London Assembly’s Campaign To Redress Blue Plaque Gender Balance
08th March 2019

London Assembly’s Campaign To Redress Blue Plaque Gender Balance

Following the 100th anniversary of when women first voted, the London Assembly conducted a campaign to redress the gender balance of London’s Blue Plaques.

  • Only 14 per cent of the capital’s Blue Plaques honour women.
  • Of the 944 Blue Plaques – only 132 recognise the achievements of women.

Assembly Members urged Londoners to suggest 100 names of women who deserve the recognition of a Blue Plaque.

Women nominated who currently do not have a Blue Plaque include:

  • Claudia Jones (equal rights campaigner and Caribbean Carnival organiser)
  • Jayaben Desai  (heroine of the Grunwick strike)
  • Reina Lawrence (first female councillor elected in London)
  • Emily Davison (suffragette, activist)
  • Jill Dando (journalist)

 

The Assembly presented the list of 100 women to English Heritage – the purveyors of the Blue Plaque  – at its International Women’s Day event.

The Assembly also called on English Heritage to review the rules which govern the scheme to make them less restrictive.

 

Jennette Arnold OBE AM, Deputy Chair of the London Assembly said: “Our #BackthePlaque campaign has had a wonderful response and prompted some compelling conversations. The list of 100 nominations we received from Londoners is awe inspiring. Iconic Blue Plaques are an important way of recognising the contributions of those who lived in London, but the disparity between men and women is nothing to celebrate.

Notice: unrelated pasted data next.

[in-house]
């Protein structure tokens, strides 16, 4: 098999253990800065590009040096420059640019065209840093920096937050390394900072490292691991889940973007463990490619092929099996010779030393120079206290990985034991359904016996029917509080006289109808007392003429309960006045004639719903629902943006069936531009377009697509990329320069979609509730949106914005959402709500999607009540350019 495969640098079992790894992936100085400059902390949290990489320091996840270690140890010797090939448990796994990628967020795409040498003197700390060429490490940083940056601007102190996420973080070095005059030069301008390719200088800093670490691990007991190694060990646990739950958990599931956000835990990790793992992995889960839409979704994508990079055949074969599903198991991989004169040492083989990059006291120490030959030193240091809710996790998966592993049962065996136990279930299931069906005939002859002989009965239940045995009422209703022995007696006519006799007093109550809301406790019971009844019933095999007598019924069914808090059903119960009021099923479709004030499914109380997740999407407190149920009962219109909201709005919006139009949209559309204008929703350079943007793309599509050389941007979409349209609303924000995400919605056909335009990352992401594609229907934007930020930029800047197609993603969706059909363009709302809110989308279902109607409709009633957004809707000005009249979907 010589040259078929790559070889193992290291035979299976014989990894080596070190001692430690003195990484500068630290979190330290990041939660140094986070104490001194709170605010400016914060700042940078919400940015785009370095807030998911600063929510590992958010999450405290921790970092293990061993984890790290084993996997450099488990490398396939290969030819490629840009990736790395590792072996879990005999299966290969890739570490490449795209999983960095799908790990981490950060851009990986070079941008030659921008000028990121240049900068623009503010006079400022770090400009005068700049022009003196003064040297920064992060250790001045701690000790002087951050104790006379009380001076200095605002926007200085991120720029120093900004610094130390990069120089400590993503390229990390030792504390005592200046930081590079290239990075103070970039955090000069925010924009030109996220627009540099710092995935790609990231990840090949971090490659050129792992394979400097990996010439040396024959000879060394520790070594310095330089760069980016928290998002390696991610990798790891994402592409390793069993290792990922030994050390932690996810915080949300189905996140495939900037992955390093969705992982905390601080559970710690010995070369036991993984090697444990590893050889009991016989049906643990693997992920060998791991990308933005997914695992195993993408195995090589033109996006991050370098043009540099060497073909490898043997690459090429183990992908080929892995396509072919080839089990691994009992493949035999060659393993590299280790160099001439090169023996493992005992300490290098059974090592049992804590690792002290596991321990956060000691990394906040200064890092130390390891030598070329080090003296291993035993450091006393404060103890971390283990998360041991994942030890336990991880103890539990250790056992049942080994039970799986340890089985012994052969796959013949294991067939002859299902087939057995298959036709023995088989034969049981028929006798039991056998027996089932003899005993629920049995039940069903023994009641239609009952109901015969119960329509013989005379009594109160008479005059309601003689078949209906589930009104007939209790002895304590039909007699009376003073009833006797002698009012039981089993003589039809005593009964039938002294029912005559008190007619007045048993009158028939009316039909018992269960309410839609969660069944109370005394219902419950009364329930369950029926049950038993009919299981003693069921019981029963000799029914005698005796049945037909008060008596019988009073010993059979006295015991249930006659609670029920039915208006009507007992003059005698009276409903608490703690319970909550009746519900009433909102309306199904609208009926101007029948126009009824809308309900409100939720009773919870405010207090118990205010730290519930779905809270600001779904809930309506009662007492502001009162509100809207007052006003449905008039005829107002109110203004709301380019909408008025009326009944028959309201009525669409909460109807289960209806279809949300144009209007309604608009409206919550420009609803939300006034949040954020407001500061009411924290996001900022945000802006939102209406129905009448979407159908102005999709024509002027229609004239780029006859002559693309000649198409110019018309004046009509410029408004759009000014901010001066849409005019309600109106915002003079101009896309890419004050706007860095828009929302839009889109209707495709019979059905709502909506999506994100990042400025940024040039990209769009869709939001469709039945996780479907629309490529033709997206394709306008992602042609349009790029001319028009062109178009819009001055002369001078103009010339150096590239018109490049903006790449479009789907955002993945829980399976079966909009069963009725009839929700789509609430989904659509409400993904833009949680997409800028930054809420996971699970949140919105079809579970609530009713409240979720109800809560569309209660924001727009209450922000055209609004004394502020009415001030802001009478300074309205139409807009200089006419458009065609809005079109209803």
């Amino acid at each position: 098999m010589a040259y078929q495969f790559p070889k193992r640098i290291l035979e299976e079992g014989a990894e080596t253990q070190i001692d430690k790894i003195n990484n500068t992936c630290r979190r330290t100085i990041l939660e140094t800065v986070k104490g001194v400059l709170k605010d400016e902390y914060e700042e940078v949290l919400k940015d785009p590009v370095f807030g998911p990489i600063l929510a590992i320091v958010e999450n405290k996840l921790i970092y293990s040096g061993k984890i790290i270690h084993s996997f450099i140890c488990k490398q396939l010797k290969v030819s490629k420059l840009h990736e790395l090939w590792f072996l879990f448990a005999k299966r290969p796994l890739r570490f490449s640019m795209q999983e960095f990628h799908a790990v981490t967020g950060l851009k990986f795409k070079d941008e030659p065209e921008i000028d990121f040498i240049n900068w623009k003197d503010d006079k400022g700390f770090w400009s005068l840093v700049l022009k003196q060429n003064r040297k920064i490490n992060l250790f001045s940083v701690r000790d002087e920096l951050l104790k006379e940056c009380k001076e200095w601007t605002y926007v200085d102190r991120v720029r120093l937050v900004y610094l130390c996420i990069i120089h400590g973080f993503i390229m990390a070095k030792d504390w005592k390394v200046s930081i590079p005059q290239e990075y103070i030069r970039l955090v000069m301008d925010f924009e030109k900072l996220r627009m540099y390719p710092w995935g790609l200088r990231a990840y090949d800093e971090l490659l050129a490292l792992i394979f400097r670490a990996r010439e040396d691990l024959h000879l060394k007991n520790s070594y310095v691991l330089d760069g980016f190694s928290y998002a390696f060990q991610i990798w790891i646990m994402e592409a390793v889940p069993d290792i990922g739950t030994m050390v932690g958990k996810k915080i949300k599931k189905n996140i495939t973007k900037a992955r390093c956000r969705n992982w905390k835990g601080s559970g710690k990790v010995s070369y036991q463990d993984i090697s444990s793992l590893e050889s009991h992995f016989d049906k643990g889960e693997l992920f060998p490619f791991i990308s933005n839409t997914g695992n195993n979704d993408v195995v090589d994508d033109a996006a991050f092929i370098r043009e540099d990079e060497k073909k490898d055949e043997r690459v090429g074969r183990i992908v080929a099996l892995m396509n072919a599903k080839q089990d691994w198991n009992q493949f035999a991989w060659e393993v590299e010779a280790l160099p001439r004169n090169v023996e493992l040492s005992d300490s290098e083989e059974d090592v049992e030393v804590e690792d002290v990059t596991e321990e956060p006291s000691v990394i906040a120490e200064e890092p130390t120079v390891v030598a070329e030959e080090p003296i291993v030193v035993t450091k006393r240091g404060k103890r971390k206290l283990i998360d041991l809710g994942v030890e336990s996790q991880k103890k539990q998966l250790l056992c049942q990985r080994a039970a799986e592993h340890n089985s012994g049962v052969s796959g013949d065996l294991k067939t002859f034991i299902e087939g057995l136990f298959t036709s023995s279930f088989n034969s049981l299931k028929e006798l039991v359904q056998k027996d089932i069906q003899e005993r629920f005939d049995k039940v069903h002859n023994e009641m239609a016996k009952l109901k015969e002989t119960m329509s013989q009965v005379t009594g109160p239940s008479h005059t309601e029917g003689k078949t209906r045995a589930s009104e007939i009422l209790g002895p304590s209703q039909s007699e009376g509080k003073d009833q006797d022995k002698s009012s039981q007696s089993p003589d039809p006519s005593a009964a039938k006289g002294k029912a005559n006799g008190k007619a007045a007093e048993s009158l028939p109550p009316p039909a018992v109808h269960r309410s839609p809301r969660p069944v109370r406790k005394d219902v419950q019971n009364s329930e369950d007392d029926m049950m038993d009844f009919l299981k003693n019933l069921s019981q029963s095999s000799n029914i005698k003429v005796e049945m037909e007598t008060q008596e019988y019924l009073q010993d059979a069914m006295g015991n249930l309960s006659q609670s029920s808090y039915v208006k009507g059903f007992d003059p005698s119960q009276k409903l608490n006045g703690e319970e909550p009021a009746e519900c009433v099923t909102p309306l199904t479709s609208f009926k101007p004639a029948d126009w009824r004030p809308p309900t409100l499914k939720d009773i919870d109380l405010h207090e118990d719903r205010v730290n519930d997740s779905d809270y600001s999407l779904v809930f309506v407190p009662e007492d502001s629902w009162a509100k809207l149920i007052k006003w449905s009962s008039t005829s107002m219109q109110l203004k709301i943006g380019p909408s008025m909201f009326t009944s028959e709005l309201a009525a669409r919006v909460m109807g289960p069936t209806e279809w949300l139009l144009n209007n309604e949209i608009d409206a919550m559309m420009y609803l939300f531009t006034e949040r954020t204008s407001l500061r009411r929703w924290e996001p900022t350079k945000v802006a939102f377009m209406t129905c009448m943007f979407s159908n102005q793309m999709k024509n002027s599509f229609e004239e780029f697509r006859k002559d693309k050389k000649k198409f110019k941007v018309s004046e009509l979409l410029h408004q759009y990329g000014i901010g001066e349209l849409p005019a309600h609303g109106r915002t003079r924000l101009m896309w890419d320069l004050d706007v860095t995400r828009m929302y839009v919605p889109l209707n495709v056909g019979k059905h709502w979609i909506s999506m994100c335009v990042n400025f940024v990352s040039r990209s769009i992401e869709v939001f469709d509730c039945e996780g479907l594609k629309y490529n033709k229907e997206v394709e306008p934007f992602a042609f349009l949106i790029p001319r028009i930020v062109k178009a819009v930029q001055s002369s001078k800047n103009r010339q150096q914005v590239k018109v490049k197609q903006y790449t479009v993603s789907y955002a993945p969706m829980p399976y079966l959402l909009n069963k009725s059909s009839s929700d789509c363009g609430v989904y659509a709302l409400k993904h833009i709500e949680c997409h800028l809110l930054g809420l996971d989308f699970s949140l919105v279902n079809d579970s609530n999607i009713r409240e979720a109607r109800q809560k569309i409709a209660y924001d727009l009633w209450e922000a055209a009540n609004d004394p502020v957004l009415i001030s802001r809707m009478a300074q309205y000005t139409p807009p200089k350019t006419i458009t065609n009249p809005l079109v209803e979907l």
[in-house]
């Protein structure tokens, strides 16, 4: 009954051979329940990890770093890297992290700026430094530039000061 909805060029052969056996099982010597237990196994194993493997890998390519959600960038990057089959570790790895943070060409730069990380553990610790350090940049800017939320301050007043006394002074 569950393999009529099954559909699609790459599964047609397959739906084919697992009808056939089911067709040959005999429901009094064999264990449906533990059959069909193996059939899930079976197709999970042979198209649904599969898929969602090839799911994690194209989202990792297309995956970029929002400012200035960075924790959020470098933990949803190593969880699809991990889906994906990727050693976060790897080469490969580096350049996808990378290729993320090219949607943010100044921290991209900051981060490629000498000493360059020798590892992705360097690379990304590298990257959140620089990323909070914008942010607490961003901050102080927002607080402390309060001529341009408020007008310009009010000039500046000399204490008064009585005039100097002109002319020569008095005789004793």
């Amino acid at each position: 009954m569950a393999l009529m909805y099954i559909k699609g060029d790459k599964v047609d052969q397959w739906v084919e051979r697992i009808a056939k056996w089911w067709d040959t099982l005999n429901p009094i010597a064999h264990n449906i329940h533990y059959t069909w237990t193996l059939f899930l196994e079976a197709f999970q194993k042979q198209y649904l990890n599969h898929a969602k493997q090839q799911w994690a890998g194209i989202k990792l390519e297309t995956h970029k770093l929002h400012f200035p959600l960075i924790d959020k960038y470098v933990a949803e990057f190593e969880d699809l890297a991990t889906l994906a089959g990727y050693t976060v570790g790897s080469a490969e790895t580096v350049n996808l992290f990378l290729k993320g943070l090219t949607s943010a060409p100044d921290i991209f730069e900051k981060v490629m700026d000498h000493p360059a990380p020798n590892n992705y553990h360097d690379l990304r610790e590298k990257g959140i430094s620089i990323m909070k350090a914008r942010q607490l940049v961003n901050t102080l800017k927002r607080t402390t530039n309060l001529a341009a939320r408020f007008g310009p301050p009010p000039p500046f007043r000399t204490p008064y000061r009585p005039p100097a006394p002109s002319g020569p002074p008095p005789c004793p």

“We applaud English Heritage for the changes they have made to the diversity of the selection process and encourage them to keep pushing forward with modernising the systems and rules. Their commitment to inclusivity gives us hope that the process will become more and more relevant to Londoners as time goes on.

“We understand why many thought the work of Diana, Princess of Wales should be recognised – her landmine campaign and HIV/AIDS awareness work was truly global and made an enormous difference to many lives. The list of 100 contains a staggering range of inspirational women and we look forward to seeing their Blue Plaques dotted all over London.

“The London Assembly is proud of what woman have achieved over the past century and this is a fitting way to mark those achievements.

 

Anna Eavis, Secretary of the English Heritage Blue Plaques Panel said:  “Princess Diana is a very strong nomination for a blue plaque and one we will take to our next panel meeting.

“There are some other great suggestions on this list, some of whom are already on our radar. For instance, our panel has already decided to award plaques to the important suffragette Emily Davison, the sculptor Barbara Hepworth and the war heroine Noor Inayat Khan.   

“English Heritage is committed to increasing the number of blue plaques to women and we’d like to thank the London Assembly for supporting us in this aim. Over the next few years, we’ll certainly be celebrating more and more women on the streets of London.

“For English Heritage, the link between the person and a surviving building is key: our scheme celebrates not only remarkable people but also the buildings they lived in. And we do ask that nominees have been dead for twenty years or more as this provides a valuable perspective on their significance. There are some people on this list for whom we need to wait a little while longer, but we can say with some confidence that their time will come.”